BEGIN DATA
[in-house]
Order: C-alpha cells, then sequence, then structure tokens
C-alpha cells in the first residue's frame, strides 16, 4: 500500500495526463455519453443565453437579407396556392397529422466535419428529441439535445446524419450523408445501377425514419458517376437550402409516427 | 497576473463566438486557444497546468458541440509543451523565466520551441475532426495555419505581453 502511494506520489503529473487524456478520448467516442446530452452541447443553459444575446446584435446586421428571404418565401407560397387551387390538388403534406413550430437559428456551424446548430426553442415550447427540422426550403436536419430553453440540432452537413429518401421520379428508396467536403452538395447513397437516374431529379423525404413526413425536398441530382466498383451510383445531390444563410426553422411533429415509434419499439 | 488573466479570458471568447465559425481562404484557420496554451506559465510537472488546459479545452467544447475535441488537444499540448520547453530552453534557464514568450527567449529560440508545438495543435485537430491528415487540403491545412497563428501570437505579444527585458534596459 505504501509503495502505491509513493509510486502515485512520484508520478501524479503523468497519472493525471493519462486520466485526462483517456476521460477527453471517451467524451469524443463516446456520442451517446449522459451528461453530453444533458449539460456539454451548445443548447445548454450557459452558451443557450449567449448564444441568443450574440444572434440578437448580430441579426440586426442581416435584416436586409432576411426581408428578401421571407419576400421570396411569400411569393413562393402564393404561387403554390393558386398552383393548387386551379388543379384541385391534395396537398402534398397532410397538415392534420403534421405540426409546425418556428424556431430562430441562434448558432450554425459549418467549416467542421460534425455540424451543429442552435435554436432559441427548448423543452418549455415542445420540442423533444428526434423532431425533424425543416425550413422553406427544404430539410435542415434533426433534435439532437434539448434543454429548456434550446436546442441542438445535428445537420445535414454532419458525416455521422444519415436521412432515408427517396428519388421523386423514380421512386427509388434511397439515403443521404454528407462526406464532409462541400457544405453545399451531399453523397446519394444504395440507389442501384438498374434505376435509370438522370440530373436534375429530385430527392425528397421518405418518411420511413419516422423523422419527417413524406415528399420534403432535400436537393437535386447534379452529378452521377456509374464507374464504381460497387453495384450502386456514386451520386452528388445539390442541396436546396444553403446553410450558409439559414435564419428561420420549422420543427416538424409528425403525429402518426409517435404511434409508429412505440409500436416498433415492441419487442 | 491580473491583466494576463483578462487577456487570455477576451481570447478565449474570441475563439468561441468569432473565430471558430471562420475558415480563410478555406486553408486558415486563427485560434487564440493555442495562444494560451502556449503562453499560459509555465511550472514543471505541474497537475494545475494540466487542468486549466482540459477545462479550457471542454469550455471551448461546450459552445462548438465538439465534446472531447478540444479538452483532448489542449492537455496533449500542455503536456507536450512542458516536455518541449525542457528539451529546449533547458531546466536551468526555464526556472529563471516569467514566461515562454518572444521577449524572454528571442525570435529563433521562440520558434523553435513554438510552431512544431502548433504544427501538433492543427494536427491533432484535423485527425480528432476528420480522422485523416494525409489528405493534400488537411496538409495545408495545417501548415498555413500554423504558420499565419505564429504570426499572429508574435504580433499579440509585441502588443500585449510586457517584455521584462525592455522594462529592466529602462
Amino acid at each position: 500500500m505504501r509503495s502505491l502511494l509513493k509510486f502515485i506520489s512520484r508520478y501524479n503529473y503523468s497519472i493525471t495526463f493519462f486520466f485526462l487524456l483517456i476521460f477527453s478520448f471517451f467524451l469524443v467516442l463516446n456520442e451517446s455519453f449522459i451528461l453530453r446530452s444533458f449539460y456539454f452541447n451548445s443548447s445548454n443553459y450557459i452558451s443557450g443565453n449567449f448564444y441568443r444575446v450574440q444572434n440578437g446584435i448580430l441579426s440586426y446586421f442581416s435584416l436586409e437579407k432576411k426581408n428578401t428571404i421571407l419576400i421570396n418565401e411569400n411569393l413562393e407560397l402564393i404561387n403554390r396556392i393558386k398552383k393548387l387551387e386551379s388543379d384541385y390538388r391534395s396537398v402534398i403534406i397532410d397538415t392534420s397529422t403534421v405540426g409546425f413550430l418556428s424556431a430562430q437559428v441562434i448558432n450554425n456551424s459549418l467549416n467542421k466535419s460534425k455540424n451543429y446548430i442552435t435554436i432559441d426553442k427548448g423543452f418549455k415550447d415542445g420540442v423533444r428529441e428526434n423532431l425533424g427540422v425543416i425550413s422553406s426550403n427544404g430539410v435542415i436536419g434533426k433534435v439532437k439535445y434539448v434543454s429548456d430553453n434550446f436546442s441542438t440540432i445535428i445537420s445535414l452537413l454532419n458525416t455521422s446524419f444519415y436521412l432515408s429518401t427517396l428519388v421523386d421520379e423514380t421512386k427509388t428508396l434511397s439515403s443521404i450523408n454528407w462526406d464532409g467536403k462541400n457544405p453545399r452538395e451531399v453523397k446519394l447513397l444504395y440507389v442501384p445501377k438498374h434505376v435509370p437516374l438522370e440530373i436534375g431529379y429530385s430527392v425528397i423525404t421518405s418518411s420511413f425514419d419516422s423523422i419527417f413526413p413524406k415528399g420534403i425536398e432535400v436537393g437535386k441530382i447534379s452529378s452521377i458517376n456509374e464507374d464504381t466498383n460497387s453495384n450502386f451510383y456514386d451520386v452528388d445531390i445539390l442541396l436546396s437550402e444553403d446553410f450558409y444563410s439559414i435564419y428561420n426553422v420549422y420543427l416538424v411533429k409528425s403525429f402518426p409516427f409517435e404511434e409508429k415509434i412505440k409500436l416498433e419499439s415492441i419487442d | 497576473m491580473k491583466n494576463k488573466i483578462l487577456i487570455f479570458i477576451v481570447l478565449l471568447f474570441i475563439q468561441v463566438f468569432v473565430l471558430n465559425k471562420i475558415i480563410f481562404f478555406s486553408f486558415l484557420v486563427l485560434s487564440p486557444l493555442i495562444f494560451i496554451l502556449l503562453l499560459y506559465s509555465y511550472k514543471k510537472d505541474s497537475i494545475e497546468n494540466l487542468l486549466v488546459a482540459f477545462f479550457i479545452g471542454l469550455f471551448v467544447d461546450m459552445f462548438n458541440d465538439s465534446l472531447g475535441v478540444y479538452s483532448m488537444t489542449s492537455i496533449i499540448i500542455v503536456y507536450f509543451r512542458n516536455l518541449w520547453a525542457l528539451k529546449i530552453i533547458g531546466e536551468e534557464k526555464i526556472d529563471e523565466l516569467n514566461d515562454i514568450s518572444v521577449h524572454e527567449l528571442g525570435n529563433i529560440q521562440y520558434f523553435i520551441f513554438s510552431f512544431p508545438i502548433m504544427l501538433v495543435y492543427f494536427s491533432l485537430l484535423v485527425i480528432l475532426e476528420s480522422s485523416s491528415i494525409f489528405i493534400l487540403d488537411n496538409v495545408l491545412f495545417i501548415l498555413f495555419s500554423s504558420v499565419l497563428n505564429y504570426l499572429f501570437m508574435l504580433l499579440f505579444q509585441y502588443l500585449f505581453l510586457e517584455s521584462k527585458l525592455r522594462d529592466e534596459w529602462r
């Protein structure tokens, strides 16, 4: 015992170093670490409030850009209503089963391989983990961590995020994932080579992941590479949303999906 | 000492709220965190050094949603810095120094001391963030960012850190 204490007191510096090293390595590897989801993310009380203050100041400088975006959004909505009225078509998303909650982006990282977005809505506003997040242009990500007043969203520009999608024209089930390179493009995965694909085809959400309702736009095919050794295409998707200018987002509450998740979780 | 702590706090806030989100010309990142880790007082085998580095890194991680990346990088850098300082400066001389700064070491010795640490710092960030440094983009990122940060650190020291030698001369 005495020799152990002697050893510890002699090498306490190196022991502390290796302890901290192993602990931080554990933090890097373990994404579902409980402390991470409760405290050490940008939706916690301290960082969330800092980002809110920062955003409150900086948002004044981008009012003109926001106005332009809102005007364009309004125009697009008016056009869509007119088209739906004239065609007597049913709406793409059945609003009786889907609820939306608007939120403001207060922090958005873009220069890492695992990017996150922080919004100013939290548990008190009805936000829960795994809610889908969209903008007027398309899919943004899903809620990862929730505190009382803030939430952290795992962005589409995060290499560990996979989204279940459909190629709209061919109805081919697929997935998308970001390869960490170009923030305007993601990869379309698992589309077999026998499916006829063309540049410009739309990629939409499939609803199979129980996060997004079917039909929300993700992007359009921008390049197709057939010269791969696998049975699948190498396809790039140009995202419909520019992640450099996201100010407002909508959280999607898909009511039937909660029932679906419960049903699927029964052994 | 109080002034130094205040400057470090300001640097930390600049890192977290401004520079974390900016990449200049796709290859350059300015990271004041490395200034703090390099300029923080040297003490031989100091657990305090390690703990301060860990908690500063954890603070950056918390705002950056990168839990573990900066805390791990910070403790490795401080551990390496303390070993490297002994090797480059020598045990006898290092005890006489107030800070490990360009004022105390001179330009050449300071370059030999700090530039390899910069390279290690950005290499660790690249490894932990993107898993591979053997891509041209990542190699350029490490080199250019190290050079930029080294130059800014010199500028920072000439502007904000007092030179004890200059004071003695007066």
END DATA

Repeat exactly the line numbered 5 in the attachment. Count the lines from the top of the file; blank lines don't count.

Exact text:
């Protein structure tokens, strides 16, 4: 015992170093670490409030850009209503089963391989983990961590995020994932080579992941590479949303999906 | 000492709220965190050094949603810095120094001391963030960012850190 204490007191510096090293390595590897989801993310009380203050100041400088975006959004909505009225078509998303909650982006990282977005809505506003997040242009990500007043969203520009999608024209089930390179493009995965694909085809959400309702736009095919050794295409998707200018987002509450998740979780 | 702590706090806030989100010309990142880790007082085998580095890194991680990346990088850098300082400066001389700064070491010795640490710092960030440094983009990122940060650190020291030698001369 005495020799152990002697050893510890002699090498306490190196022991502390290796302890901290192993602990931080554990933090890097373990994404579902409980402390991470409760405290050490940008939706916690301290960082969330800092980002809110920062955003409150900086948002004044981008009012003109926001106005332009809102005007364009309004125009697009008016056009869509007119088209739906004239065609007597049913709406793409059945609003009786889907609820939306608007939120403001207060922090958005873009220069890492695992990017996150922080919004100013939290548990008190009805936000829960795994809610889908969209903008007027398309899919943004899903809620990862929730505190009382803030939430952290795992962005589409995060290499560990996979989204279940459909190629709209061919109805081919697929997935998308970001390869960490170009923030305007993601990869379309698992589309077999026998499916006829063309540049410009739309990629939409499939609803199979129980996060997004079917039909929300993700992007359009921008390049197709057939010269791969696998049975699948190498396809790039140009995202419909520019992640450099996201100010407002909508959280999607898909009511039937909660029932679906419960049903699927029964052994 | 109080002034130094205040400057470090300001640097930390600049890192977290401004520079974390900016990449200049796709290859350059300015990271004041490395200034703090390099300029923080040297003490031989100091657990305090390690703990301060860990908690500063954890603070950056918390705002950056990168839990573990900066805390791990910070403790490795401080551990390496303390070993490297002994090797480059020598045990006898290092005890006489107030800070490990360009004022105390001179330009050449300071370059030999700090530039390899910069390279290690950005290499660790690249490894932990993107898993591979053997891509041209990542190699350029490490080199250019190290050079930029080294130059800014010199500028920072000439502007904000007092030179004890200059004071003695007066």